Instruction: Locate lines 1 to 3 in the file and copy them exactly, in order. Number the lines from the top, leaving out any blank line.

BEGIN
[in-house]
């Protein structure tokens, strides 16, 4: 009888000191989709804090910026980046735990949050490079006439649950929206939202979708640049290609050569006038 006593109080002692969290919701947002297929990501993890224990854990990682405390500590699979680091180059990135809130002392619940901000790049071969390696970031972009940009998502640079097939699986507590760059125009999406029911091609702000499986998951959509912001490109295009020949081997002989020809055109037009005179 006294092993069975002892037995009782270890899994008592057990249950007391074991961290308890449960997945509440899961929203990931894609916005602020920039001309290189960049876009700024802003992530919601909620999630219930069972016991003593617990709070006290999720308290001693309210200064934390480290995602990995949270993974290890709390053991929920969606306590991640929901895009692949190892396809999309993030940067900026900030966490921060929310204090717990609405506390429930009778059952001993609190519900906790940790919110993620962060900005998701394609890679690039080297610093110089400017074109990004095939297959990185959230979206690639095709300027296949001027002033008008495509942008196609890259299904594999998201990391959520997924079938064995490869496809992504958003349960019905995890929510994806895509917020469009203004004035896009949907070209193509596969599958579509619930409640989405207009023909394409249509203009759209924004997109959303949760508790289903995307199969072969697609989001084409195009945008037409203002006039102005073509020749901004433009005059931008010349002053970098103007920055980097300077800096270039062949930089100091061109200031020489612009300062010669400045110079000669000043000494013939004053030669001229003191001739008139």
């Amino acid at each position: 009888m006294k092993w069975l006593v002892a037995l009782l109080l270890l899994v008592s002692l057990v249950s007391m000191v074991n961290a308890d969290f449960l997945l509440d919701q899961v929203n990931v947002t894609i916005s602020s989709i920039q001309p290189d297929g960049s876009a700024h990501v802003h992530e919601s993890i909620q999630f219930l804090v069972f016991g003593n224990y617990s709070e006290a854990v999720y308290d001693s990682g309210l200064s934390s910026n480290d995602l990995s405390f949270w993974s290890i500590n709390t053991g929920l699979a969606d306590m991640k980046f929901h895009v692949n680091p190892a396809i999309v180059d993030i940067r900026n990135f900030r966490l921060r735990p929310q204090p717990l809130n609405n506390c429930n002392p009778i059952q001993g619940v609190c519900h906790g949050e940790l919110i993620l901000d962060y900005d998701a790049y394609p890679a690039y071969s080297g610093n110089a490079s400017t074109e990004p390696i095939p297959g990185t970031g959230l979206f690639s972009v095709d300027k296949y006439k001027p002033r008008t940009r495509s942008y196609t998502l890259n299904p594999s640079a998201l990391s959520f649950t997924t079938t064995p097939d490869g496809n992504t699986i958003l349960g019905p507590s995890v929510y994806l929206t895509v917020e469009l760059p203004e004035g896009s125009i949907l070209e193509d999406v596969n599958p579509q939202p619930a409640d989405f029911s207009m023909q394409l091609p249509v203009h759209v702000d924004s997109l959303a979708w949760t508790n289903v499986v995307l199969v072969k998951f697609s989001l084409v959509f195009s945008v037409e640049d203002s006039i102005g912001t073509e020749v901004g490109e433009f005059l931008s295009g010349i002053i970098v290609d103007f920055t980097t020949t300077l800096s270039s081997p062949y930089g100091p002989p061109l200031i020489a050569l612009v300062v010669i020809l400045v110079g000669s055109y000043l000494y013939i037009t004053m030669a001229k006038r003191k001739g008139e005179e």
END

[in-house]
């Protein structure tokens, strides 16, 4: 009888000191989709804090910026980046735990949050490079006439649950929206939202979708640049290609050569006038 006593109080002692969290919701947002297929990501993890224990854990990682405390500590699979680091180059990135809130002392619940901000790049071969390696970031972009940009998502640079097939699986507590760059125009999406029911091609702000499986998951959509912001490109295009020949081997002989020809055109037009005179 006294092993069975002892037995009782270890899994008592057990249950007391074991961290308890449960997945509440899961929203990931894609916005602020920039001309290189960049876009700024802003992530919601909620999630219930069972016991003593617990709070006290999720308290001693309210200064934390480290995602990995949270993974290890709390053991929920969606306590991640929901895009692949190892396809999309993030940067900026900030966490921060929310204090717990609405506390429930009778059952001993609190519900906790940790919110993620962060900005998701394609890679690039080297610093110089400017074109990004095939297959990185959230979206690639095709300027296949001027002033008008495509942008196609890259299904594999998201990391959520997924079938064995490869496809992504958003349960019905995890929510994806895509917020469009203004004035896009949907070209193509596969599958579509619930409640989405207009023909394409249509203009759209924004997109959303949760508790289903995307199969072969697609989001084409195009945008037409203002006039102005073509020749901004433009005059931008010349002053970098103007920055980097300077800096270039062949930089100091061109200031020489612009300062010669400045110079000669000043000494013939004053030669001229003191001739008139």
């Amino acid at each position: 009888m006294k092993w069975l006593v002892a037995l009782l109080l270890l899994v008592s002692l057990v249950s007391m000191v074991n961290a308890d969290f449960l997945l509440d919701q899961v929203n990931v947002t894609i916005s602020s989709i920039q001309p290189d297929g960049s876009a700024h990501v802003h992530e919601s993890i909620q999630f219930l804090v069972f016991g003593n224990y617990s709070e006290a854990v999720y308290d001693s990682g309210l200064s934390s910026n480290d995602l990995s405390f949270w993974s290890i500590n709390t053991g929920l699979a969606d306590m991640k980046f929901h895009v692949n680091p190892a396809i999309v180059d993030i940067r900026n990135f900030r966490l921060r735990p929310q204090p717990l809130n609405n506390c429930n002392p009778i059952q001993g619940v609190c519900h906790g949050e940790l919110i993620l901000d962060y900005d998701a790049y394609p890679a690039y071969s080297g610093n110089a490079s400017t074109e990004p390696i095939p297959g990185t970031g959230l979206f690639s972009v095709d300027k296949y006439k001027p002033r008008t940009r495509s942008y196609t998502l890259n299904p594999s640079a998201l990391s959520f649950t997924t079938t064995p097939d490869g496809n992504t699986i958003l349960g019905p507590s995890v929510y994806l929206t895509v917020e469009l760059p203004e004035g896009s125009i949907l070209e193509d999406v596969n599958p579509q939202p619930a409640d989405f029911s207009m023909q394409l091609p249509v203009h759209v702000d924004s997109l959303a979708w949760t508790n289903v499986v995307l199969v072969k998951f697609s989001l084409v959509f195009s945008v037409e640049d203002s006039i102005g912001t073509e020749v901004g490109e433009f005059l931008s295009g010349i002053i970098v290609d103007f920055t980097t020949t300077l800096s270039s081997p062949y930089g100091p002989p061109l200031i020489a050569l612009v300062v010669i020809l400045v110079g000669s055109y000043l000494y013939i037009t004053m030669a001229k006038r003191k001739g008139e005179e």